According to the National Institutes of Health (NIH), a growing number of studies in healthcare show that members of organizations are more satisfied when they work in climates that have more supportive and empowering leadership and organizational arrangements, along with more helpful and collaborative group environments. A satisfied provider is often one who has more compassion for their patients and contributes to an overall climate of safety.
A leading cause of occupational injury for prehospital providers involves patient movement. Shoulder, back and neck injuries are common in our field. Proper lifting, patient transfer and attention to the task at hand are all forgotten when a provider becomes complacent and the job becomes routine; this increases your risk of occupational injury.
Some of the leading causes of prehospital emergency medical malpractice relate to patient handling. Have you had patients who reached for something to brace themselves as you began to move them on a long backboard or raise a stretcher? Did you tell them, “We’ve got you—you’re OK,” or maybe use one of my personal favorites, “I’ve been doing this for many years and never dropped anyone!”?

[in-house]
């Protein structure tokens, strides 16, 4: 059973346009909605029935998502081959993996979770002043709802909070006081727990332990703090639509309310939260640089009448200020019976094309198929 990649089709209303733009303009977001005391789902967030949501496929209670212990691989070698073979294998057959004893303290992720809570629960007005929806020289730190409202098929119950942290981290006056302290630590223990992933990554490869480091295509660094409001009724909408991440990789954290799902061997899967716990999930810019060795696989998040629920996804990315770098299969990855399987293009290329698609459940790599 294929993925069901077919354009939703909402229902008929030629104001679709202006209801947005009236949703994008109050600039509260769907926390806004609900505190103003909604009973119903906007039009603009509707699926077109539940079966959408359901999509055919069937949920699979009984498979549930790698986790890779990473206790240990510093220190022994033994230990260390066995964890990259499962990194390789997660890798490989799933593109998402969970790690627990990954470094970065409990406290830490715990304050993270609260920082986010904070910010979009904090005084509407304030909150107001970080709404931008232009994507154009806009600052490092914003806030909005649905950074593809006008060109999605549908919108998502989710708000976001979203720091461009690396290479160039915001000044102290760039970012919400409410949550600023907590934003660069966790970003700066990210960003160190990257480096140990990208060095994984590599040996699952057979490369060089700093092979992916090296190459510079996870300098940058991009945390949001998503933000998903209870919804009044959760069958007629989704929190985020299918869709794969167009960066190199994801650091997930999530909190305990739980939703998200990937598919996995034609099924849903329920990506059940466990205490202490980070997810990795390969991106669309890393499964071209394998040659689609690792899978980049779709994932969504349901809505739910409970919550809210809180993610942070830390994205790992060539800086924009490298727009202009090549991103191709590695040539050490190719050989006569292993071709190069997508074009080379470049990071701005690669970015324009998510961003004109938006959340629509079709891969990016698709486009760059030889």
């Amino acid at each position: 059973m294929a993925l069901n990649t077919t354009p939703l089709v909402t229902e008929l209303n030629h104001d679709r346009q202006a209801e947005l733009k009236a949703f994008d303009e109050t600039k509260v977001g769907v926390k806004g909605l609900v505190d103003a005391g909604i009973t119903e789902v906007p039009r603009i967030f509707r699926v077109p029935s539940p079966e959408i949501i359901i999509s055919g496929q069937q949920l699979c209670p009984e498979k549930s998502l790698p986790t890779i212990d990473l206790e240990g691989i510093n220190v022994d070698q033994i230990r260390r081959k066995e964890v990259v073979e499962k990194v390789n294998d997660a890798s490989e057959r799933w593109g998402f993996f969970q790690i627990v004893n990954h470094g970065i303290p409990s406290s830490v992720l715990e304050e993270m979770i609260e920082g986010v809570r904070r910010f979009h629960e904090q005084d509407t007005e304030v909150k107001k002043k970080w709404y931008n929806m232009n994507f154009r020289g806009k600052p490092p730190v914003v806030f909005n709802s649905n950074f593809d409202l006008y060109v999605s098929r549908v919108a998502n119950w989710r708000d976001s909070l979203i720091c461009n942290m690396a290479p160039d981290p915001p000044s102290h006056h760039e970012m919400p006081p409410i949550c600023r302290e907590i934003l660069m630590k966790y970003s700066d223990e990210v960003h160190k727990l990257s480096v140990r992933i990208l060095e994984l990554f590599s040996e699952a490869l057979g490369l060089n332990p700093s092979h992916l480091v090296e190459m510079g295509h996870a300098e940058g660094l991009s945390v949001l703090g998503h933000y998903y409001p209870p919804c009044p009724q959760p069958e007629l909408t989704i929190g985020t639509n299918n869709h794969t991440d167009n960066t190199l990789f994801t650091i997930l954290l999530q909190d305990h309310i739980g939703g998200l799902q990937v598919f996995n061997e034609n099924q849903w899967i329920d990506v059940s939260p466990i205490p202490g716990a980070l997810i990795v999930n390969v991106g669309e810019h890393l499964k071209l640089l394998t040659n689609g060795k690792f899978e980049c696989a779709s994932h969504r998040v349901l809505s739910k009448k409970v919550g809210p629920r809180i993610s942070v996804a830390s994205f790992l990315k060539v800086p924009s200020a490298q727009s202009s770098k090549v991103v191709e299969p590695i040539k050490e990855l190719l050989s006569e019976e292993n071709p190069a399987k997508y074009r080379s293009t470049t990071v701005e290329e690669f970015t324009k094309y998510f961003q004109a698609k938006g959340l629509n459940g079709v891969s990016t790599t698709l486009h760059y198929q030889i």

Too often the basics of patient handling are taken for granted. Whether it be distractions, complacency, arrogance, disregard or just plain laziness, having a preventable injury happen to those to whom you’ve sworn to do no harm is a tragedy. It’s a risk not only to your organization but to you personally.
With an estimated 42,000 patient drops annually, this is a leading cause of claims of negligence. Drops are attributed to a few general areas:
- Improper selection and use of equipment;
- Improper balance/strength of crew;
- Improper evaluation of scene hazards;
- Improper maintenance of equipment;
- Equipment failure/malfunction.
As most of these areas involve human behavior, a climate of safety would certainly help minimize risk.
According to the NIH, here are some strategies that may help your organization:
- Create a safe and supportive climate;
- Work for continuous improvement of communication practices;
- Provide frequent safety feedback to providers;
- Ensure access to and use of quality personal protective equipment;
- Create an environment of minimal conflict;
- Ensure the cleanliness of the worksite; and
- Educate providers on proper lifting, knowing their abilities, selection of proper lifting devices, scene hazards, limitations and proper use of stretchers.